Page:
OPINION: Sarnians were grave, confused just before WW2 broke out

Phil Egan

Seventy-eight years ago this week the subject of war was on the lips of everyone in Sarnia.

The crisis in Europe seemed to be the only subject of conversation among family, friends, and even strangers on the street, the Canadian Observer reported in its Aug. 24, 1939 edition.

“What do you think of it?” was a question asked all across the city, and residents were bewildered as to how to answer it, the paper reported.

One day prior to the article appearing on city streets Germany and the Soviet Union had signed the Molotov-Ribbentrop Pact. The non-aggression treaty between the two nations was widely viewed as a prelude to war.

In preparing the article on the city’s mood, the paper interviewed various downtown grocers. It noted that, despite the widespread fear of war breaking out, there had been no rush to hoard food.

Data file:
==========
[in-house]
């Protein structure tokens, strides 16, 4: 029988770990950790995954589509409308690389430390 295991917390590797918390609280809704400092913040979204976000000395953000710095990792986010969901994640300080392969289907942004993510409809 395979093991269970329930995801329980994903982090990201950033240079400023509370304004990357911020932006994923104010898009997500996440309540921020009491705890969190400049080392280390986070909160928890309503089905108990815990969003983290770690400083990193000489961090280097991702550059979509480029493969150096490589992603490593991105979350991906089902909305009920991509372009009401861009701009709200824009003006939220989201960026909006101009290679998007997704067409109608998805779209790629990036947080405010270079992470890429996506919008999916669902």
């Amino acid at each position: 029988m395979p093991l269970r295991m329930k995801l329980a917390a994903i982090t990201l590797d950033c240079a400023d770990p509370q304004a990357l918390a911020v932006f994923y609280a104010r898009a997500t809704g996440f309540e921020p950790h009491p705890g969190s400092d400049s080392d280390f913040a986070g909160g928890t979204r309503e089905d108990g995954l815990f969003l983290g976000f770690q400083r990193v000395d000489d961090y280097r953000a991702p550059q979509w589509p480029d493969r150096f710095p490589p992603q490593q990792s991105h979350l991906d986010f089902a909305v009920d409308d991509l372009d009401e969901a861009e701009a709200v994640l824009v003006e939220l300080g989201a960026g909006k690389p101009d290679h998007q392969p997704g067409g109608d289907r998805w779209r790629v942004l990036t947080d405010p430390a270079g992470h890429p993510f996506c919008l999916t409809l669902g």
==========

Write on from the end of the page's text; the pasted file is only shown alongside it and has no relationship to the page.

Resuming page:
City housewives, who handled “90% of the family shopping” and knew food prices would rise in the event of war, were nevertheless not yet stocking up.

Most people in Canada believed the nation had lots of food, but the grocers felt most people didn’t realize the cost of imported foods and goods would likely rise.

The situation in Europe caused people on the street to “seem graver than usual,” and the newspaper said most residents as displayed a “greater degree of seriousness about the present situation than there was ever concerning the crisis of last September.”

The writer was referring to the Munich Agreement, which had been hailed by British Prime Minister Neville Chamberlain as an agreement that avoided war and heralded “peace in our time.”

History has shown that act of appeasement by the major European powers emboldened Adolf Hitler.

One week after the Canadian Observer article appeared, Nazi Germany invaded Poland and the Second World War was underway.